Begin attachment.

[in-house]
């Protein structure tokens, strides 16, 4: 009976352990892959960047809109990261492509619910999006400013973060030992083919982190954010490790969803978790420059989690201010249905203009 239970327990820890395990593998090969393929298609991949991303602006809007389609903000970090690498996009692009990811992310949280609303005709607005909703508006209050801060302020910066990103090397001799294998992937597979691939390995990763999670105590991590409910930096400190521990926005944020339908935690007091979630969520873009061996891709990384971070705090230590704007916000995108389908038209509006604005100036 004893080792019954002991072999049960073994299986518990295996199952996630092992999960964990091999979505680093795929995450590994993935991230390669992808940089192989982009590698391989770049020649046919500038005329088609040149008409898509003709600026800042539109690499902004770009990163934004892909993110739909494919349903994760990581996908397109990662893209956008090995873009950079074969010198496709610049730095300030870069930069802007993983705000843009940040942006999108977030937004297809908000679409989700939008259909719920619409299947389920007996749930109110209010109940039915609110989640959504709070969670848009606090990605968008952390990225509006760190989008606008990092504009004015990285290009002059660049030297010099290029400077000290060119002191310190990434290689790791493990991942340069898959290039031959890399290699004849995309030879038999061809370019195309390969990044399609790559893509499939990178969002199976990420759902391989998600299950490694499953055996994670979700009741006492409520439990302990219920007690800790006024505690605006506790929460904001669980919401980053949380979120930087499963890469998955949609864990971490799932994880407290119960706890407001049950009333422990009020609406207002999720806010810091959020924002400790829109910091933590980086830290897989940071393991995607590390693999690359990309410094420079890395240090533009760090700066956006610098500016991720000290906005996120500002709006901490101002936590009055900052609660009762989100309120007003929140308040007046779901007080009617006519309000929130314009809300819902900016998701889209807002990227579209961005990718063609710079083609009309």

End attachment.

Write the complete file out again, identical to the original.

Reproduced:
[in-house]
């Protein structure tokens, strides 16, 4: 009976352990892959960047809109990261492509619910999006400013973060030992083919982190954010490790969803978790420059989690201010249905203009 239970327990820890395990593998090969393929298609991949991303602006809007389609903000970090690498996009692009990811992310949280609303005709607005909703508006209050801060302020910066990103090397001799294998992937597979691939390995990763999670105590991590409910930096400190521990926005944020339908935690007091979630969520873009061996891709990384971070705090230590704007916000995108389908038209509006604005100036 004893080792019954002991072999049960073994299986518990295996199952996630092992999960964990091999979505680093795929995450590994993935991230390669992808940089192989982009590698391989770049020649046919500038005329088609040149008409898509003709600026800042539109690499902004770009990163934004892909993110739909494919349903994760990581996908397109990662893209956008090995873009950079074969010198496709610049730095300030870069930069802007993983705000843009940040942006999108977030937004297809908000679409989700939008259909719920619409299947389920007996749930109110209010109940039915609110989640959504709070969670848009606090990605968008952390990225509006760190989008606008990092504009004015990285290009002059660049030297010099290029400077000290060119002191310190990434290689790791493990991942340069898959290039031959890399290699004849995309030879038999061809370019195309390969990044399609790559893509499939990178969002199976990420759902391989998600299950490694499953055996994670979700009741006492409520439990302990219920007690800790006024505690605006506790929460904001669980919401980053949380979120930087499963890469998955949609864990971490799932994880407290119960706890407001049950009333422990009020609406207002999720806010810091959020924002400790829109910091933590980086830290897989940071393991995607590390693999690359990309410094420079890395240090533009760090700066956006610098500016991720000290906005996120500002709006901490101002936590009055900052609660009762989100309120007003929140308040007046779901007080009617006519309000929130314009809300819902900016998701889209807002990227579209961005990718063609710079083609009309």